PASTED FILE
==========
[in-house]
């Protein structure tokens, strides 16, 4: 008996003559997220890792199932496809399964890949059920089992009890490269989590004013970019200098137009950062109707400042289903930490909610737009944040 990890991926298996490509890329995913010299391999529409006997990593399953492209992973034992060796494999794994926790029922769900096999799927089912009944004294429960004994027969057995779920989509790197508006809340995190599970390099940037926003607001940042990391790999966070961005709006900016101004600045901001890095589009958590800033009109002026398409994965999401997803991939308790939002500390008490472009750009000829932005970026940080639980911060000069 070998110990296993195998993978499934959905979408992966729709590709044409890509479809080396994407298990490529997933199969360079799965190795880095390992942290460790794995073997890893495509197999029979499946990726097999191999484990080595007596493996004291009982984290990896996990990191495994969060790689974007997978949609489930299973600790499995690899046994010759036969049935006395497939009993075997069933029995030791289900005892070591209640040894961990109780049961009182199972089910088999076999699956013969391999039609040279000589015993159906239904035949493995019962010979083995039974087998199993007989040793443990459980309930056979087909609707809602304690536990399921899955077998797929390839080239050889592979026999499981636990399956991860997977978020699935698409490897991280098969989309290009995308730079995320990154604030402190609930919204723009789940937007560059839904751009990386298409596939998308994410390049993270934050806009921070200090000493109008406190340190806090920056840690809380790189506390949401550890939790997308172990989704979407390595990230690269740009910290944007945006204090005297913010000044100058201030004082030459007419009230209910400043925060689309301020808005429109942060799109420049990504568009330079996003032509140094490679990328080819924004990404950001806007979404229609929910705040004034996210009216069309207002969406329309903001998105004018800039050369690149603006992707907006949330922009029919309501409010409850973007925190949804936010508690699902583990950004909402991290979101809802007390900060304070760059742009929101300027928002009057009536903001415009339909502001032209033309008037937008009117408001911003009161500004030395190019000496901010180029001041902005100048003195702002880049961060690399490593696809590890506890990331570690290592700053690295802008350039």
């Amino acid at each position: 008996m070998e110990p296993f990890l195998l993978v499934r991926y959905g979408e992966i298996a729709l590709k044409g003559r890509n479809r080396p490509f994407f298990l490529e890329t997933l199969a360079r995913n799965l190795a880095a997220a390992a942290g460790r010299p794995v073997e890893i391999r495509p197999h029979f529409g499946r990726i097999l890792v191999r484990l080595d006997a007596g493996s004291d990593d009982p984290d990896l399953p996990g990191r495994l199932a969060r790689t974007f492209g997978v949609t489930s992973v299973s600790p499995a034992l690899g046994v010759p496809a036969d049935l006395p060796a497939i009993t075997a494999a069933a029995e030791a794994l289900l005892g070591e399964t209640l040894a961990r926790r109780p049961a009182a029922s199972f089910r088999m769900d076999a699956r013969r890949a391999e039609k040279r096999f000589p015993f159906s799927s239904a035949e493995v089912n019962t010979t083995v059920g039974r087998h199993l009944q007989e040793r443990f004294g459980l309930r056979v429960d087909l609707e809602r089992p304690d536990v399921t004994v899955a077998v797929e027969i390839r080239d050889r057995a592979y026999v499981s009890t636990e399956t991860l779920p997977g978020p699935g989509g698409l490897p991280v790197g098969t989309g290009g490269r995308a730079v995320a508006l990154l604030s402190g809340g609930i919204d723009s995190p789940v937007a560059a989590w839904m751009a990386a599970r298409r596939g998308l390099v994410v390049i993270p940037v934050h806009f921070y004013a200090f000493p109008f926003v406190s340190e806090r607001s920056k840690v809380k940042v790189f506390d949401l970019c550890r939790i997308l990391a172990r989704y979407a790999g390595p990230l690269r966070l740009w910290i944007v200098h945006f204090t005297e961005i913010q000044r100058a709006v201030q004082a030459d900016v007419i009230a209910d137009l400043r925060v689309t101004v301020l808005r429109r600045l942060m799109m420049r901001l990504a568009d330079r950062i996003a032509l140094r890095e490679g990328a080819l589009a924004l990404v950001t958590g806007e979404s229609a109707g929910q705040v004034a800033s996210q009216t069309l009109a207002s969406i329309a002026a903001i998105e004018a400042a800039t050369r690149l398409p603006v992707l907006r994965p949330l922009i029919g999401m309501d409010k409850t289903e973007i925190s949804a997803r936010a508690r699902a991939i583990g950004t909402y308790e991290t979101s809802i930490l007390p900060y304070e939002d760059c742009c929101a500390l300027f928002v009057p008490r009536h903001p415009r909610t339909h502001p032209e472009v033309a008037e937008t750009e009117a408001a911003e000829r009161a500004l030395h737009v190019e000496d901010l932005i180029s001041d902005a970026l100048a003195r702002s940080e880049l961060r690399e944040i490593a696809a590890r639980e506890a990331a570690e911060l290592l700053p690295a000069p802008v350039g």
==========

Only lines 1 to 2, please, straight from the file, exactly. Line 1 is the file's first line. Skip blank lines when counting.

[in-house]
């Protein structure tokens, strides 16, 4: 008996003559997220890792199932496809399964890949059920089992009890490269989590004013970019200098137009950062109707400042289903930490909610737009944040 990890991926298996490509890329995913010299391999529409006997990593399953492209992973034992060796494999794994926790029922769900096999799927089912009944004294429960004994027969057995779920989509790197508006809340995190599970390099940037926003607001940042990391790999966070961005709006900016101004600045901001890095589009958590800033009109002026398409994965999401997803991939308790939002500390008490472009750009000829932005970026940080639980911060000069 070998110990296993195998993978499934959905979408992966729709590709044409890509479809080396994407298990490529997933199969360079799965190795880095390992942290460790794995073997890893495509197999029979499946990726097999191999484990080595007596493996004291009982984290990896996990990191495994969060790689974007997978949609489930299973600790499995690899046994010759036969049935006395497939009993075997069933029995030791289900005892070591209640040894961990109780049961009182199972089910088999076999699956013969391999039609040279000589015993159906239904035949493995019962010979083995039974087998199993007989040793443990459980309930056979087909609707809602304690536990399921899955077998797929390839080239050889592979026999499981636990399956991860997977978020699935698409490897991280098969989309290009995308730079995320990154604030402190609930919204723009789940937007560059839904751009990386298409596939998308994410390049993270934050806009921070200090000493109008406190340190806090920056840690809380790189506390949401550890939790997308172990989704979407390595990230690269740009910290944007945006204090005297913010000044100058201030004082030459007419009230209910400043925060689309301020808005429109942060799109420049990504568009330079996003032509140094490679990328080819924004990404950001806007979404229609929910705040004034996210009216069309207002969406329309903001998105004018800039050369690149603006992707907006949330922009029919309501409010409850973007925190949804936010508690699902583990950004909402991290979101809802007390900060304070760059742009929101300027928002009057009536903001415009339909502001032209033309008037937008009117408001911003009161500004030395190019000496901010180029001041902005100048003195702002880049961060690399490593696809590890506890990331570690290592700053690295802008350039």